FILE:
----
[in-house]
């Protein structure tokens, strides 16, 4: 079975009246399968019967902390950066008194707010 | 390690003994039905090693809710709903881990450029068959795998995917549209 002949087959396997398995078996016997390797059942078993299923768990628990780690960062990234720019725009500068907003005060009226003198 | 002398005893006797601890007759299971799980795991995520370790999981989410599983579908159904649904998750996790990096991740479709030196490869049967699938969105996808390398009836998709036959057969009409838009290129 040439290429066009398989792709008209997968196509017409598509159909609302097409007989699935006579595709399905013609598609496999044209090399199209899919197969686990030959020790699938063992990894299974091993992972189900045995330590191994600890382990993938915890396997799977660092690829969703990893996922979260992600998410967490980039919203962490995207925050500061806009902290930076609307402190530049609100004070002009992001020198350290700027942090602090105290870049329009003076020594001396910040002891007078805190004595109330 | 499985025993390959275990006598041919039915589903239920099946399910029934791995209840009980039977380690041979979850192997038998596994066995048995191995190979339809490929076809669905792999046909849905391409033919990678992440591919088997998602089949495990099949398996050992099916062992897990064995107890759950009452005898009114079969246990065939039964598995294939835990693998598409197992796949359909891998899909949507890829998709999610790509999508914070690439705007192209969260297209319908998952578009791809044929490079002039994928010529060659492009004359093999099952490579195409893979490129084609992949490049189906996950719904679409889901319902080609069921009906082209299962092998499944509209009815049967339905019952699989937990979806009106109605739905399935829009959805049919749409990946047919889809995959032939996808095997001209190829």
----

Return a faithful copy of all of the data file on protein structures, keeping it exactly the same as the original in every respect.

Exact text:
[in-house]
């Protein structure tokens, strides 16, 4: 079975009246399968019967902390950066008194707010 | 390690003994039905090693809710709903881990450029068959795998995917549209 002949087959396997398995078996016997390797059942078993299923768990628990780690960062990234720019725009500068907003005060009226003198 | 002398005893006797601890007759299971799980795991995520370790999981989410599983579908159904649904998750996790990096991740479709030196490869049967699938969105996808390398009836998709036959057969009409838009290129 040439290429066009398989792709008209997968196509017409598509159909609302097409007989699935006579595709399905013609598609496999044209090399199209899919197969686990030959020790699938063992990894299974091993992972189900045995330590191994600890382990993938915890396997799977660092690829969703990893996922979260992600998410967490980039919203962490995207925050500061806009902290930076609307402190530049609100004070002009992001020198350290700027942090602090105290870049329009003076020594001396910040002891007078805190004595109330 | 499985025993390959275990006598041919039915589903239920099946399910029934791995209840009980039977380690041979979850192997038998596994066995048995191995190979339809490929076809669905792999046909849905391409033919990678992440591919088997998602089949495990099949398996050992099916062992897990064995107890759950009452005898009114079969246990065939039964598995294939835990693998598409197992796949359909891998899909949507890829998709999610790509999508914070690439705007192209969260297209319908998952578009791809044929490079002039994928010529060659492009004359093999099952490579195409893979490129084609992949490049189906996950719904679409889901319902080609069921009906082209299962092998499944509209009815049967339905019952699989937990979806009106109605739905399935829009959805049919749409990946047919889809995959032939996808095997001209190829």